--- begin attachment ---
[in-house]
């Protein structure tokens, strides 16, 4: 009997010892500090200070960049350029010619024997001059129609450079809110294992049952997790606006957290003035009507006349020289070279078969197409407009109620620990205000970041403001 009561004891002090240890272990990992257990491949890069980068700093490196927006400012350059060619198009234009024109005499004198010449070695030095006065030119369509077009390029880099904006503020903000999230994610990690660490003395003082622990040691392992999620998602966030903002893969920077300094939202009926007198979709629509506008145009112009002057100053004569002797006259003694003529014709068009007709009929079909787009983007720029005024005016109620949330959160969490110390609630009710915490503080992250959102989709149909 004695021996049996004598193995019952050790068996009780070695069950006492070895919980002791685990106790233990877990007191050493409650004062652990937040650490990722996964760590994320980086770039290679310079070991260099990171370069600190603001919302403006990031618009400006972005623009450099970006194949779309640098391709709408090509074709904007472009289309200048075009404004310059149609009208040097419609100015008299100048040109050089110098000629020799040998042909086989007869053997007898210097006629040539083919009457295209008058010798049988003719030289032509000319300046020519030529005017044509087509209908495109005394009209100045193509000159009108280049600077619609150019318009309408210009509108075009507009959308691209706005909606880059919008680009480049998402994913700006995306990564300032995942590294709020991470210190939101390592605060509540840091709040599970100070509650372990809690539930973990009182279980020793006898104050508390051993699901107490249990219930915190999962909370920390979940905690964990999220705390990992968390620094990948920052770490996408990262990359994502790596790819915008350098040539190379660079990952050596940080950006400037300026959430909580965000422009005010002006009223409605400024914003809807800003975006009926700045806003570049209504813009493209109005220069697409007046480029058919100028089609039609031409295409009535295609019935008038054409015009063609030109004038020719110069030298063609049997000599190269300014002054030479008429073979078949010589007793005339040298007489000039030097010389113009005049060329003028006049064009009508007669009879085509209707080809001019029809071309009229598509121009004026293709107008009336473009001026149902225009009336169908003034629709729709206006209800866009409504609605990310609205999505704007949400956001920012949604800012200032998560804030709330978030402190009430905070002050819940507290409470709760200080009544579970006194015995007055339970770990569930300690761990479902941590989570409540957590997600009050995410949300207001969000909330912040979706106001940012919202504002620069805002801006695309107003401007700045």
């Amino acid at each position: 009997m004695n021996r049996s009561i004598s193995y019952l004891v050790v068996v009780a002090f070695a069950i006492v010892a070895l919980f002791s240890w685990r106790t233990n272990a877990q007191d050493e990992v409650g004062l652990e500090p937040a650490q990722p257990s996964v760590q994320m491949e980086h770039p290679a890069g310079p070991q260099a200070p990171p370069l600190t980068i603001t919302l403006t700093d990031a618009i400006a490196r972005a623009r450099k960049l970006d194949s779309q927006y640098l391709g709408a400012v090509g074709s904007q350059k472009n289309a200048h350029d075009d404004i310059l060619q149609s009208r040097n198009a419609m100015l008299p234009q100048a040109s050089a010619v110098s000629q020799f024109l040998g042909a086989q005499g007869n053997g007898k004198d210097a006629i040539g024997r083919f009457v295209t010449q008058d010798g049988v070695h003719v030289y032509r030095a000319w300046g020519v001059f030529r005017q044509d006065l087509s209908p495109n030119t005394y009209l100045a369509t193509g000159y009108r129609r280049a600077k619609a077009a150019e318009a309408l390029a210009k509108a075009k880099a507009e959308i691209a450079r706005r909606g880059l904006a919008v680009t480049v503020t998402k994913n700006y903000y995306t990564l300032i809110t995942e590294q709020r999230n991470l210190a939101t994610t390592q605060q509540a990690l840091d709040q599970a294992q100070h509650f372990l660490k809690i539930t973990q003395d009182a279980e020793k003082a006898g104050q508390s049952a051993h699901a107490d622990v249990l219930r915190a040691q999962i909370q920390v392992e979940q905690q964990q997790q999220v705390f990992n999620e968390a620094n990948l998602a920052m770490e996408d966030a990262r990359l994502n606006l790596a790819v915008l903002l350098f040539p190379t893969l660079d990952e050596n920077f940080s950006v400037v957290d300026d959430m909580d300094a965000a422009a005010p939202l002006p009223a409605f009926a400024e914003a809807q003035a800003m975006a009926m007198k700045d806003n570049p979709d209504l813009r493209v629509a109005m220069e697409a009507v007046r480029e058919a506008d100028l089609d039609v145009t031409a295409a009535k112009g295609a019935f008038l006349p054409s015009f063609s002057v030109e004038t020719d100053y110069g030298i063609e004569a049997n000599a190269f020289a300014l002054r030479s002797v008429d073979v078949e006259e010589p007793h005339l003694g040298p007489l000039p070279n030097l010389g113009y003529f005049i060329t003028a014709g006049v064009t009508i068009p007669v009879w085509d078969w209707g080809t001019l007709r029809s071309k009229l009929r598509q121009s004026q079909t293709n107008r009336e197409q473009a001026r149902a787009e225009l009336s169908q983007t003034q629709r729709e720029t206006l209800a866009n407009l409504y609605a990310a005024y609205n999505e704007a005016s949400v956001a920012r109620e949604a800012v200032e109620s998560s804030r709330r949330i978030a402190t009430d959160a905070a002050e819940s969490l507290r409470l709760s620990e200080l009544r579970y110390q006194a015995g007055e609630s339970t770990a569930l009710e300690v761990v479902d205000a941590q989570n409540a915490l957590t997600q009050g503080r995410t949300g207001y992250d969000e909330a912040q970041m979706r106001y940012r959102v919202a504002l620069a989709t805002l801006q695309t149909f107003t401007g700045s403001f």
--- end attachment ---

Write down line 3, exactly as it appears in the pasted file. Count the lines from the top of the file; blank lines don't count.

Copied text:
């Amino acid at each position: 009997m004695n021996r049996s009561i004598s193995y019952l004891v050790v068996v009780a002090f070695a069950i006492v010892a070895l919980f002791s240890w685990r106790t233990n272990a877990q007191d050493e990992v409650g004062l652990e500090p937040a650490q990722p257990s996964v760590q994320m491949e980086h770039p290679a890069g310079p070991q260099a200070p990171p370069l600190t980068i603001t919302l403006t700093d990031a618009i400006a490196r972005a623009r450099k960049l970006d194949s779309q927006y640098l391709g709408a400012v090509g074709s904007q350059k472009n289309a200048h350029d075009d404004i310059l060619q149609s009208r040097n198009a419609m100015l008299p234009q100048a040109s050089a010619v110098s000629q020799f024109l040998g042909a086989q005499g007869n053997g007898k004198d210097a006629i040539g024997r083919f009457v295209t010449q008058d010798g049988v070695h003719v030289y032509r030095a000319w300046g020519v001059f030529r005017q044509d006065l087509s209908p495109n030119t005394y009209l100045a369509t193509g000159y009108r129609r280049a600077k619609a077009a150019e318009a309408l390029a210009k509108a075009k880099a507009e959308i691209a450079r706005r909606g880059l904006a919008v680009t480049v503020t998402k994913n700006y903000y995306t990564l300032i809110t995942e590294q709020r999230n991470l210190a939101t994610t390592q605060q509540a990690l840091d709040q599970a294992q100070h509650f372990l660490k809690i539930t973990q003395d009182a279980e020793k003082a006898g104050q508390s049952a051993h699901a107490d622990v249990l219930r915190a040691q999962i909370q920390v392992e979940q905690q964990q997790q999220v705390f990992n999620e968390a620094n990948l998602a920052m770490e996408d966030a990262r990359l994502n606006l790596a790819v915008l903002l350098f040539p190379t893969l660079d990952e050596n920077f940080s950006v400037v957290d300026d959430m909580d300094a965000a422009a005010p939202l002006p009223a409605f009926a400024e914003a809807q003035a800003m975006a009926m007198k700045d806003n570049p979709d209504l813009r493209v629509a109005m220069e697409a009507v007046r480029e058919a506008d100028l089609d039609v145009t031409a295409a009535k112009g295609a019935f008038l006349p054409s015009f063609s002057v030109e004038t020719d100053y110069g030298i063609e004569a049997n000599a190269f020289a300014l002054r030479s002797v008429d073979v078949e006259e010589p007793h005339l003694g040298p007489l000039p070279n030097l010389g113009y003529f005049i060329t003028a014709g006049v064009t009508i068009p007669v009879w085509d078969w209707g080809t001019l007709r029809s071309k009229l009929r598509q121009s004026q079909t293709n107008r009336e197409q473009a001026r149902a787009e225009l009336s169908q983007t003034q629709r729709e720029t206006l209800a866009n407009l409504y609605a990310a005024y609205n999505e704007a005016s949400v956001a920012r109620e949604a800012v200032e109620s998560s804030r709330r949330i978030a402190t009430d959160a905070a002050e819940s969490l507290r409470l709760s620990e200080l009544r579970y110390q006194a015995g007055e609630s339970t770990a569930l009710e300690v761990v479902d205000a941590q989570n409540a915490l957590t997600q009050g503080r995410t949300g207001y992250d969000e909330a912040q970041m979706r106001y940012r959102v919202a504002l620069a989709t805002l801006q695309t149909f107003t401007g700045s403001f």